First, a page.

Brando stars in Gheest role
Hot favourite Caravaggio was bitterly disappointing as Kevin Ryan's Brando claimed Group One glory in the Prix Maurice de Gheest at Deauville.
Brando kicked off his campaign with victory in the Abernant Stakes at Newmarket in April and although he was down the field in the Duke of York, he bounced back to finish third in last month's July Cup.
Making his first appearance in France, Brando travelled powerfully in the hands of Tom Eaves and was produced to challenge Signs Of Blessing for the lead in the final furlong.
Ryan's charge saw out the six and a half furlongs well to hold off the late charge of fellow British challenger Aclaim, trained by Martyn Meade. Richard Hannon's Tupi was a clear third.
The Aidan O'Brien-trained Caravaggio lost his unbeaten record when fourth in the July Cup and was odds-on to return to winning ways.
However, he made a tardy start and never threatened to land a telling blow, having to settle for sixth in a tight photo for fourth place, which went to the Charlie Hills-trained Magical Memory.
Ryan had to shut down his yard completely in early June for a few weeks after one of his horses tested positive for Equine Herpes.
"It's a great day. We're delighted with the horse," said the Hambleton-based trainer.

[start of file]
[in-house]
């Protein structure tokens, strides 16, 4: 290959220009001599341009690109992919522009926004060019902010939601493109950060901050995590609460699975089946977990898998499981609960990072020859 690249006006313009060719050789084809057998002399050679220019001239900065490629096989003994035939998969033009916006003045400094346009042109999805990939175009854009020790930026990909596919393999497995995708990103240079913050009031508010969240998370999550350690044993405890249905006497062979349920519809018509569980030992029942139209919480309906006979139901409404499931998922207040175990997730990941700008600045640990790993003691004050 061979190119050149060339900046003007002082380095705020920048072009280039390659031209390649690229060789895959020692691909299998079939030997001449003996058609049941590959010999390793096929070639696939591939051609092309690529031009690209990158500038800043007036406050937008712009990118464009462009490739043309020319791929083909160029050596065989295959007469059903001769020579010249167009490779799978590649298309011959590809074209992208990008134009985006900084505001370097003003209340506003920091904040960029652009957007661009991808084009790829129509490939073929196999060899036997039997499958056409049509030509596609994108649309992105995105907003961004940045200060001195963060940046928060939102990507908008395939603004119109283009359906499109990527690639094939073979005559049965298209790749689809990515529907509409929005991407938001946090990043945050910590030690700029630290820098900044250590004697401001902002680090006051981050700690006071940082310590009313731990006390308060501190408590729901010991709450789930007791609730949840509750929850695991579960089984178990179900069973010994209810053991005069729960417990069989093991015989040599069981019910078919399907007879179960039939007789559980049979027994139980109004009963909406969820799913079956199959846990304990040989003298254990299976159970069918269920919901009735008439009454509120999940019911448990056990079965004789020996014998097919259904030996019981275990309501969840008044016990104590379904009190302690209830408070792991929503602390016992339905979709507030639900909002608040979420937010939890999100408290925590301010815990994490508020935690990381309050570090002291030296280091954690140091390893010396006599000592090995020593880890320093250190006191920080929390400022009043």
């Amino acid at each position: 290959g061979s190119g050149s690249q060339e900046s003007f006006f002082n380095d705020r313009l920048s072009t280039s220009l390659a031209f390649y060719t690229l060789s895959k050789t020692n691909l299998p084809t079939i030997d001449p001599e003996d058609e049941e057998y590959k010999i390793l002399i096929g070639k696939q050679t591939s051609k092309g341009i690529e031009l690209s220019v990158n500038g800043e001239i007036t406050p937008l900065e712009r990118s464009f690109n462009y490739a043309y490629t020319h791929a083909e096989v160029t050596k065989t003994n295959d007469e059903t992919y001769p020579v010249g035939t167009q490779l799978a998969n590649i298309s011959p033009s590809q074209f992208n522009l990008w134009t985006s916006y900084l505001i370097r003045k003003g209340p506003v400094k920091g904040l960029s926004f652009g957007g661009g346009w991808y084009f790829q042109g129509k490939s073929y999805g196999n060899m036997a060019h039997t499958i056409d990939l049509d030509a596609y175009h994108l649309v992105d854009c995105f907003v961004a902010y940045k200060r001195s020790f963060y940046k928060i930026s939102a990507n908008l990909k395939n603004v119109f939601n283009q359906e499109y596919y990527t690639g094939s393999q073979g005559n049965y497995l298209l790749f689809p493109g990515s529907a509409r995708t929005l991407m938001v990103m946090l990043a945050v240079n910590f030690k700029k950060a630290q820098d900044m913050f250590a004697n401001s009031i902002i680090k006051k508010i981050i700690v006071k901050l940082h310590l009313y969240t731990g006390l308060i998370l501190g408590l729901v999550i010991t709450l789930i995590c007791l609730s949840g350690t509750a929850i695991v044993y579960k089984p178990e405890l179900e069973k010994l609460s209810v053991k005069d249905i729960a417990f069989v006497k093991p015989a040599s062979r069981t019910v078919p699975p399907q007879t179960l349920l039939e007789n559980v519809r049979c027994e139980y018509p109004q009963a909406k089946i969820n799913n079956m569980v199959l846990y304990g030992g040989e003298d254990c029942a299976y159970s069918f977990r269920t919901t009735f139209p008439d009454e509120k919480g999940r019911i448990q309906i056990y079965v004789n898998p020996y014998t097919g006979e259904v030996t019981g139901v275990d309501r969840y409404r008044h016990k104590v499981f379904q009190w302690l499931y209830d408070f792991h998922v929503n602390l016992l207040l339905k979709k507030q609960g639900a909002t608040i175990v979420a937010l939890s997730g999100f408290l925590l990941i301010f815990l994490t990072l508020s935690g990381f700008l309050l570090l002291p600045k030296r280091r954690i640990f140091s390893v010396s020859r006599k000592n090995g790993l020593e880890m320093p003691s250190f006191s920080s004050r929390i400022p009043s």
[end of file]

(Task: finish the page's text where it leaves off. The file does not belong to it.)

"He ran a good race in the July Cup and he'd tightened up since.
"He got a great ride and he was exceptional today.
"We'll look at Haydock (Sprint Cup, September 9) next."
Meade was thrilled with the performance of Aclaim, who was turning out just five days after finishing sixth in the Lennox Stakes at Goodwood.
He said: "It was a fantastic run and I'm very, very pleased.
"He was very unlucky in the Lennox. He didn't have a hard race as he just got no run at all, which is why we decided to run him again.
"He was obviously in sparkling form today. I think a little bit more ease in the ground would have suited him better.
"We've just bumped into one too good on the day, but we were only beaten half a length and it was a great effort.
"We'll see how he comes out of the race. I think the Prix de la Foret is probably what we'll aim for, but he is quite a hard horse so I would imagine he'll run again before then.
"I think seven furlongs is probably the ideal trip for him."
O'Brien felt the race may have come too soon for Caravaggio, saying: "Maybe I ran too close after Newmarket."
Elsewhere on the card, the Sir Michael Stoute-trained Abingdon was third in the Prix de Pomone won by Bateel, who was following up her Lancashire Oaks triumph for Francis-Henri Graffard.